§ 7.18 p.m.
§ The Earl of Kinnoull
My Lords, I beg to move that this Bill be now read a second time. After the excitement of the previous business I shall try to be brief and sharp in introducing the Second Reading of this Bill so as not to cause any undue indigestion during the dinner hour. This small Bill has one purpose: it is to repeal Section 15 of the Civil Aviation Act 1949, which, 32 years ago, set out to ensure that those working in the independent sector of the air traffic services should, for comparable work, have terms and conditions of employment comparable with those working for the state airlines, then BEA and BOAC. That was, and is, a statutory obligation which may be overlooked only if both employer and employee agree.
If they were here, some noble Lords might have said that it is surely a little heavy to promote a special Civil Aviation (Amendment) (No. 2) Bill to clog up the limited parliamentary time, all for a single purpose, when only a few months ago another Civil Aviation (Amendment) Bill passed through this House. I would agree. It would have been far better to have tacked this on to that Bill; but parliamentary procedure has many mystical ways, and the matter was judged not to be relevant to the subject matter of the last Bill and was not acceptable as an amendment.
The justification for seeking the repeal of Section 15 458 now is not just that this is an archaic statutory obligation which has lost its original purpose and objective—and that was to protect BEA and BOAC against unfair competition. It is principally because it now has the seeds of a potentially harmful and unbalancing effect on the sensible harmony of management and staffs of the independent airlines, who battle to survive in a fiercely competitive climate on often a wafer-thin operating margin plus the undoubted goodwill and loyalty of their staffs.
The ever-alert noble Lord, Lord Ponsonby, may say, "But we have had all this argument before, as under the Civil Aviation Act 1980, Section 15 will automatically be repealed when British Airways is privatised". That, of course, is true, and it makes me just as concerned now to persuade my noble friend, whose support I need in time allocation if this Bill is to succeed, as the noble Lord, Lord Ponsonby. My noble friend will know better than I that this is no frivolous power which needs repealing at some time; it has the potential seeds of an unnecessary conflict, and really should be repealed now.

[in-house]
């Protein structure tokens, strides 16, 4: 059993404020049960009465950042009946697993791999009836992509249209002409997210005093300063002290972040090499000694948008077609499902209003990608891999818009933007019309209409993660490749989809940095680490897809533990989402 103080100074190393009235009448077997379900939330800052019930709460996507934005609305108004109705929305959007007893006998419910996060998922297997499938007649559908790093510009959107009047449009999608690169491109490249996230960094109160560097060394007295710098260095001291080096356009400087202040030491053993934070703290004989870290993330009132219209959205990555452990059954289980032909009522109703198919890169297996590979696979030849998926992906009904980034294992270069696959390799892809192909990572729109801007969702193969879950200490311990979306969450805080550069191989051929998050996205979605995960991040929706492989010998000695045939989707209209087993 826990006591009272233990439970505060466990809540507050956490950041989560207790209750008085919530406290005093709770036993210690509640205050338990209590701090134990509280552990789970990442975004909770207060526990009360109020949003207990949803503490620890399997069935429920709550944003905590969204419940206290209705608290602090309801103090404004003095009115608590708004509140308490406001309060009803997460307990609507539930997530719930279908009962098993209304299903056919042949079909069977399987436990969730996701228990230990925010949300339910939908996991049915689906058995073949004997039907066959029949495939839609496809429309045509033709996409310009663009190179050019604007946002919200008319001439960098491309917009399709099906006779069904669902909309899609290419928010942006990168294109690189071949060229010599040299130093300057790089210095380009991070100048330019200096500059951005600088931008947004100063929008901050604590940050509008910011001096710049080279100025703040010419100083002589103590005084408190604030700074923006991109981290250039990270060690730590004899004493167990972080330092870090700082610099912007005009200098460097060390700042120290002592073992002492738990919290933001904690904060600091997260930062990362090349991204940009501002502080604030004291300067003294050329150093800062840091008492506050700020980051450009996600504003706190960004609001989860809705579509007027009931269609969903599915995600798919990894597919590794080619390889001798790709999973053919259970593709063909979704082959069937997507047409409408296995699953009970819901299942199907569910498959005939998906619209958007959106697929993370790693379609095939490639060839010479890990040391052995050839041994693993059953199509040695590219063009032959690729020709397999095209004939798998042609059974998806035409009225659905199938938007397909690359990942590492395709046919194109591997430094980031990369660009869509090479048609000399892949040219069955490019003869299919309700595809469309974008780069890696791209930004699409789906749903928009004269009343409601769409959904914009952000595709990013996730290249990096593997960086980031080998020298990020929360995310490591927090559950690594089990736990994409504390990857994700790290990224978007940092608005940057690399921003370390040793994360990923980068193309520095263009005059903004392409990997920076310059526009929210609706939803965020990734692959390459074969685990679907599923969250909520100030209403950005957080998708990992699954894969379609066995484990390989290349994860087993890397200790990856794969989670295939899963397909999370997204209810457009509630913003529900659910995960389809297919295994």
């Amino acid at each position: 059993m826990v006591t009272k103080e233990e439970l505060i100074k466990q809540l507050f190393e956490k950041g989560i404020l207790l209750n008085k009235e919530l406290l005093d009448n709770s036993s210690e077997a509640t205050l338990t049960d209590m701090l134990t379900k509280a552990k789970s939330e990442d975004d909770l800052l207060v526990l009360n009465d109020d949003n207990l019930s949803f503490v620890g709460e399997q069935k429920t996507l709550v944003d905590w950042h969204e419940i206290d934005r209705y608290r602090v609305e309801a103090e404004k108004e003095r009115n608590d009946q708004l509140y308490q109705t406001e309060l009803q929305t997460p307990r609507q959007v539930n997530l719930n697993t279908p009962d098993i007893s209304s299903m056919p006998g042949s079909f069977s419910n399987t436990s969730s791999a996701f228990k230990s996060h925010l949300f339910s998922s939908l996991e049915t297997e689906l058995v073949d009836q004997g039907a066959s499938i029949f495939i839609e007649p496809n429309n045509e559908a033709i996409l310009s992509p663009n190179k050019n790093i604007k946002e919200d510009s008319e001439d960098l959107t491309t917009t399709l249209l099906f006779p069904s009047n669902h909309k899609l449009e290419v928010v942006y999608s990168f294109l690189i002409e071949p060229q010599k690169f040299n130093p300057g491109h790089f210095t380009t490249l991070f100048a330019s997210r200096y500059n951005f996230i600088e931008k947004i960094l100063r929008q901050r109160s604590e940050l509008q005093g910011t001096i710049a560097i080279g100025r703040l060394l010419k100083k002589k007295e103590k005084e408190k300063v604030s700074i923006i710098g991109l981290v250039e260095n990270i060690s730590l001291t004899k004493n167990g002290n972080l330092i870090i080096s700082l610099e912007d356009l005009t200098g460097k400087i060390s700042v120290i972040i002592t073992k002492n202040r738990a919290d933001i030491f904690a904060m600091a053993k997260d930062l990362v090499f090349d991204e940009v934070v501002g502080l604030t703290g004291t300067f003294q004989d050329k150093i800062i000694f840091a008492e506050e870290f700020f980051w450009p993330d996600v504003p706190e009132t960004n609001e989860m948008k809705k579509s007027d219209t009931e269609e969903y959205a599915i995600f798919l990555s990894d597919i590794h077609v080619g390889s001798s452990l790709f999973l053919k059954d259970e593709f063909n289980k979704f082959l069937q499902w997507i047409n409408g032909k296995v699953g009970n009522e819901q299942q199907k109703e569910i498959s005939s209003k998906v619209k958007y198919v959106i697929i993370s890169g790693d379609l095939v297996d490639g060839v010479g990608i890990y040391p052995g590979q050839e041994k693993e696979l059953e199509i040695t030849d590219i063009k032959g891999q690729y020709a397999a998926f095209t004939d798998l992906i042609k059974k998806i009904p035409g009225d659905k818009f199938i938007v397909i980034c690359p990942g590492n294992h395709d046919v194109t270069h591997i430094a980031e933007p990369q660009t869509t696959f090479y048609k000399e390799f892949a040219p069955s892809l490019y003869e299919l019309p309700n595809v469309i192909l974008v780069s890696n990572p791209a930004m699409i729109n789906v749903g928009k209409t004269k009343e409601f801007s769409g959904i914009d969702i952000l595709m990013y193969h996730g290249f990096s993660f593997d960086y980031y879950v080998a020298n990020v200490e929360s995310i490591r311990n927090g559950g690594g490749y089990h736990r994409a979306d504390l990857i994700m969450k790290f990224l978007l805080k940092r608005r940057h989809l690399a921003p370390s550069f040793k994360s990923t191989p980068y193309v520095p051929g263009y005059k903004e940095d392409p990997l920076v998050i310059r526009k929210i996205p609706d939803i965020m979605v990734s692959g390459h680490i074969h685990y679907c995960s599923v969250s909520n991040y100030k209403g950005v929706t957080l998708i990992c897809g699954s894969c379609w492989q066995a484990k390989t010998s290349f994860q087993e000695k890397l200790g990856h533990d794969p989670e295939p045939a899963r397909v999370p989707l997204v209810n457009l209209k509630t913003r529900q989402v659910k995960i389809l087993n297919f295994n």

I cast no doubt on the good intention of my noble friend or his right honourable friend to privatise British Airways as soon as practical. But the fortunes, or the misfortunes, of British Airways lead me to feel that it may take painfully longer to get itself into shape before a sensible prospectus can be written. I do not doubt that will happen, but the danger in the meantime is that this archaic statutory obligation could be misused, and disruptively misused, at a most sensitive time; and I believe that this is a very compelling argument.
The repeal of Section 15 does no harm to British Airways; nor, I submit, does it safeguard or ensure any jobs in the independent sector. Nor can it offer any blank cheque to employees, for if the airlines cannot afford it, as we saw sadly with Laker, then the employees lose their jobs. It is a curious statutory obligation laid down on the independent sector over which they have no say, no consultation, no discussion with British Airways, as to the terms and conditions that British Airways negotiate with their staff. Indeed, why should they? It is as unique, I suggest, as the sight today of a carthorse pulling a London bus up Regent Street.
There have been cases of contention under this Section 15. In fairness to the House, I should report this. In the 1950s there was in fact a spate of cases; and in the early 1970s there was, of course, the case of Balfour and British United. They got into a conflict which lasted some ten months. I hope this will not be repeated. It was a most unfortunate problem. The independent airlines are uneasy. I believe that this section could again trigger off such a dispute by some less responsible party at a time when the airlines can least afford it.
None of these arguments takes away, of course, the right to discussion between management and staffs negotiating with each other year by year, and I do not think that whoever discusses this would claim that it does that. The difficulty must be, if you try to take a comparable case between British Airways and any other British airline, how do you judge or value the question of seniority, of monthly flying hours or of the fringe benefits? They are all totally different.
459 I do not need to remind the House that British airlines, along with their foreign competitors, face very exacting commercial conditions today. From reports one reads from across the Atlantic, the tragic collapse of Laker may not prove to be the only North Atlantic carrier to fail. Desperate measures are being sought by the US carriers to survive. Even the grand old lady Pan Am is seeking cuts in staff salaries all round the world, notably in Britain, to reduce their huge losses. That is the climate facing airlines—a climate of rising costs, of deregulation and of recession in passengers.
The Government have acted, I believe, with commendable firmness and speed in the temporary allocation of the Laker Los Angeles route to BCAL. It was clearly an important decision to take if the two remaining British carriers across the Atlantic were to continue to hold their 50 per cent. of the traffic against the nine US carriers. Perhaps my noble friend could comment later on how soon BCAL intend to start operating this route.